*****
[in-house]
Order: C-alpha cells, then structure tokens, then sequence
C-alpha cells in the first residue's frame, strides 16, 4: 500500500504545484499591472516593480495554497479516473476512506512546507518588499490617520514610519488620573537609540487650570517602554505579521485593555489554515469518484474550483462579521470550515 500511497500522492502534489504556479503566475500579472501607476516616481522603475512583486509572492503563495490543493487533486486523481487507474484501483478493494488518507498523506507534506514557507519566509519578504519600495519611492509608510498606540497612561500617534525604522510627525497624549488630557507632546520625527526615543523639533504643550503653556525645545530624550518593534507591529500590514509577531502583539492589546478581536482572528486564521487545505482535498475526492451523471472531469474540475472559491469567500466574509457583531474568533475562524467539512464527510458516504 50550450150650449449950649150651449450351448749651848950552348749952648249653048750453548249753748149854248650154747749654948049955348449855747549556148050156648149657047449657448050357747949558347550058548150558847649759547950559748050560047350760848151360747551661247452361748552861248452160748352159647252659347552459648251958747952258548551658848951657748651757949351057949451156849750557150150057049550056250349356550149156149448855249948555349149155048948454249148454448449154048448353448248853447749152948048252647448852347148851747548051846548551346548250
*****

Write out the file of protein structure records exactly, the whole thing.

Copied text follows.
[in-house]
Order: C-alpha cells, then structure tokens, then sequence
C-alpha cells in the first residue's frame, strides 16, 4: 500500500504545484499591472516593480495554497479516473476512506512546507518588499490617520514610519488620573537609540487650570517602554505579521485593555489554515469518484474550483462579521470550515 500511497500522492502534489504556479503566475500579472501607476516616481522603475512583486509572492503563495490543493487533486486523481487507474484501483478493494488518507498523506507534506514557507519566509519578504519600495519611492509608510498606540497612561500617534525604522510627525497624549488630557507632546520625527526615543523639533504643550503653556525645545530624550518593534507591529500590514509577531502583539492589546478581536482572528486564521487545505482535498475526492451523471472531469474540475472559491469567500466574509457583531474568533475562524467539512464527510458516504 50550450150650449449950649150651449450351448749651848950552348749952648249653048750453548249753748149854248650154747749654948049955348449855747549556148050156648149657047449657448050357747949558347550058548150558847649759547950559748050560047350760848151360747551661247452361748552861248452160748352159647252659347552459648251958747952258548551658848951657748651757949351057949451156849750557150150057049550056250349356550149156149448855249948555349149155048948454249148454448449154048448353448248853447749152948048252647448852347148851747548051846548551346548250